The political logic of China’s strategic mistakes
9 Jul 2020|

Some of the Chinese government’s recent policies seem to make little practical sense and the decision to impose its national security law on Hong Kong is a prime example. The law’s rushed enactment by China’s rubber-stamp National People’s Congress on 30 June effectively ends the ‘one country, two systems’ model that has prevailed since 1997, when the city was returned from British to Chinese rule, and tensions between China and the West have increased sharply as a consequence.

Hong Kong’s future as an international financial centre is now in grave peril, while resistance by residents determined to defend their freedom will make the city even less stable. Moreover, China’s latest move will help the United States to persuade wavering European allies to join its nascent anti-China coalition. The long-term consequences for China are therefore likely to be dire.

It is tempting to see China’s major policy miscalculations as a consequence of over-concentration of power in the hands of President Xi Jinping: strongman rule inhibits internal debate and makes poor decisions more likely. This argument is not necessarily wrong, but it omits a more important reason for the Chinese government’s self-destructive policies: the mindset of the Chinese Communist Party.

The CCP sees the world as, first and foremost, a jungle. Having been shaped by its own bloody and brutal struggle for power against impossible odds between 1921 and 1949, the party is firmly convinced that the world is a Hobbesian place where long-term survival depends solely on raw power. When the balance of power is against it, the CCP must rely on cunning and caution to survive. The late Chinese leader Deng Xiaoping aptly summarised this strategic realism with his foreign-policy dictum: ‘hide your strength and bide your time.’

So, when China pledged in the 1984 joint declaration with the United Kingdom to maintain Hong Kong’s autonomy for 50 years after the 1997 handover, it was acting out of weakness rather than a belief in international law. As the balance of power has since shifted in its favour, China has consistently been willing to break its earlier commitments when doing so serves its interests. In addition to cracking down on Hong Kong, for example, China is attempting to solidify its claims in disputed areas of the South China Sea by building militarised artificial islands there.

The CCP’s worldview is also coloured by a cynical belief in the power of greed. Even before China became the world’s second-largest economy, the party was convinced that Western governments were mere lackeys of capitalist interests. Although these countries might profess fealty to human rights and democracy, the CCP believed that they could not afford to lose access to the Chinese market—especially if their capitalist rivals stood to profit as a result.

Such cynicism now permeates China’s strategy of asserting full control over Hong Kong. Chinese leaders expect the West’s anger at their actions to fade quickly, calculating that Western firms are too heavily vested in the city to let the perils of China’s police state be a deal-breaker.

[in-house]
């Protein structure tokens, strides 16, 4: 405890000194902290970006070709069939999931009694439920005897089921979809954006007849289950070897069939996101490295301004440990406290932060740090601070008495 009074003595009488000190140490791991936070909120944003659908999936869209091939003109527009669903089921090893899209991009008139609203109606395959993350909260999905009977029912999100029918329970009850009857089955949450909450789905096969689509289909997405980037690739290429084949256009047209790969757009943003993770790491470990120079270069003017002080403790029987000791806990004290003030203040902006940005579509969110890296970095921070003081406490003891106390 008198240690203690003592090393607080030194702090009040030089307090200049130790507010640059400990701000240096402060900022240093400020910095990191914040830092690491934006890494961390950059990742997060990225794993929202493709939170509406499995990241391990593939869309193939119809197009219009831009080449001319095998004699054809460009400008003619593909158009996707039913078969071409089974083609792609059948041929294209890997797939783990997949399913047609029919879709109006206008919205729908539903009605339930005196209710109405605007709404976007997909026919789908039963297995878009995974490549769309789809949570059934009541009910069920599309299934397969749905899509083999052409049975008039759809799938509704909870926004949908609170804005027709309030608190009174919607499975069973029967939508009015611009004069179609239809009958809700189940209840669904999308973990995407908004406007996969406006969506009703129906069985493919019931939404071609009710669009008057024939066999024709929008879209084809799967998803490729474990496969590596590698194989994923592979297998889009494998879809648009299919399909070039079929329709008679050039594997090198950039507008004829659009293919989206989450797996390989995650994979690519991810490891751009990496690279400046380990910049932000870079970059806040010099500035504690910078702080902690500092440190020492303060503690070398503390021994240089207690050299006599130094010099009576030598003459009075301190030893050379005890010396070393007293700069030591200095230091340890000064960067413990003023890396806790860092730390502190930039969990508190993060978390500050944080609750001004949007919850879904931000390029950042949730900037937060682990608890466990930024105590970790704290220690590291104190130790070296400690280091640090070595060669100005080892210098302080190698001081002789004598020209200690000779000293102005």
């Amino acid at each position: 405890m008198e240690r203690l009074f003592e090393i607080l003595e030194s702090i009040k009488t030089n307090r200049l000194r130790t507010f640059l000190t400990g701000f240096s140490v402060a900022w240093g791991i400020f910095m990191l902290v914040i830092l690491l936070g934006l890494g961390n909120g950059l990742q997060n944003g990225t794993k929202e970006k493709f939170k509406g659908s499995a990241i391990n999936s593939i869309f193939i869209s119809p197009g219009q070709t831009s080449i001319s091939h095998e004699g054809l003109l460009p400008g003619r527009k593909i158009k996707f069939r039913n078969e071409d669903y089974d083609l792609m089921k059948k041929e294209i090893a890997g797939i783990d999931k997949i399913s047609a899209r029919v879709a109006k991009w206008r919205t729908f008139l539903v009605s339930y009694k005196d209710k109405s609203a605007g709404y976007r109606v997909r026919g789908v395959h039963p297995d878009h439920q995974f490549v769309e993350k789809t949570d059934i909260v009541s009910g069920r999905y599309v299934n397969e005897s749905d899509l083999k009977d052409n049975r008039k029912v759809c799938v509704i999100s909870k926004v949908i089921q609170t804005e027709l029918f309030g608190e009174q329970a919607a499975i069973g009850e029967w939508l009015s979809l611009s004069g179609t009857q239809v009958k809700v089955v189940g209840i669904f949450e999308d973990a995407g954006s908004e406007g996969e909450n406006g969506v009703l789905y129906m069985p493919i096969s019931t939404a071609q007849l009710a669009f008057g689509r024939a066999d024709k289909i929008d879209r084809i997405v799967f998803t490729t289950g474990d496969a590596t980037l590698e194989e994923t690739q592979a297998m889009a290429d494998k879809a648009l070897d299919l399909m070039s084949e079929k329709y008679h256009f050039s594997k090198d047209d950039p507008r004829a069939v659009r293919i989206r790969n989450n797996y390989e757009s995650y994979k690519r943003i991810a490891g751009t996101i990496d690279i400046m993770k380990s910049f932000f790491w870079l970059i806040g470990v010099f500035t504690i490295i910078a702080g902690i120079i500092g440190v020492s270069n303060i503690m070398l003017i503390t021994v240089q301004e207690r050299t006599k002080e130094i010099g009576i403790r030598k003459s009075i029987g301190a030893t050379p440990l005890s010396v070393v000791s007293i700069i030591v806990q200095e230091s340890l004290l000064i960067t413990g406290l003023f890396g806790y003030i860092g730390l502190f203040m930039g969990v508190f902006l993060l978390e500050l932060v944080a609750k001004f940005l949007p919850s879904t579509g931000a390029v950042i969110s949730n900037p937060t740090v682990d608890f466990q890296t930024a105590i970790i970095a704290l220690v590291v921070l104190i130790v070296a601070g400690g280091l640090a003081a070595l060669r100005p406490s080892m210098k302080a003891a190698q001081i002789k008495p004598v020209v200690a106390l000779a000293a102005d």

Even when the CCP knows that it will incur serious penalties for its actions, it has seldom flinched from taking measures—such as the crackdown on Hong Kong—deemed essential to maintaining its hold on power. Western governments had expected that credible threats of sanctions against China would be a powerful deterrent to CCP aggression towards the city. But judging by how China has thumbed its nose at the West, and especially at the US and President Donald Trump, this has obviously not been the case.

These Western threats do not lack credibility or substance: comprehensive sanctions encompassing travel, trade, technology transfers and financial transactions could seriously undermine Hong Kong’s economic wellbeing and Chinese prestige. But sanctions imposed on a dictatorship typically hurt the regime’s victims more than its leaders, thus reducing their deterrent value.

Until recently, the West’s acquiescence in the face of Chinese assertiveness appeared to have vindicated the CCP’s Hobbesian worldview. Before the rise of Trumpism and the subsequent radical shift in US policy towards China, Chinese leaders had encountered practically no pushback, despite repeatedly overplaying their hand.

But in Trump and his national-security hawks, China has finally met its match. Like their counterparts in Beijing, the US president and his senior advisers not only believe in the law of the jungle, but are also unafraid to wield raw power against their foes.

Unfortunately for the CCP, it now has to contend with a far more determined adversary. Worse still, America’s willingness to absorb enormous short-term economic pain to gain a long-term strategic edge over China indicates that greed has lost its primacy. In particular, the US strategy of ‘decoupling’—severing the dense web of Sino-American economic ties—has caught China totally by surprise, because no CCP leader ever imagined that the US government would be willing to write off the Chinese market in pursuit of broader geopolitical objectives.

For the first time since the end of the Cultural Revolution, the CCP faces a genuine existential threat, mainly because its mindset has led it to commit a series of calamitous strategic errors. And its latest intervention in Hong Kong suggests that it has no intention of changing course.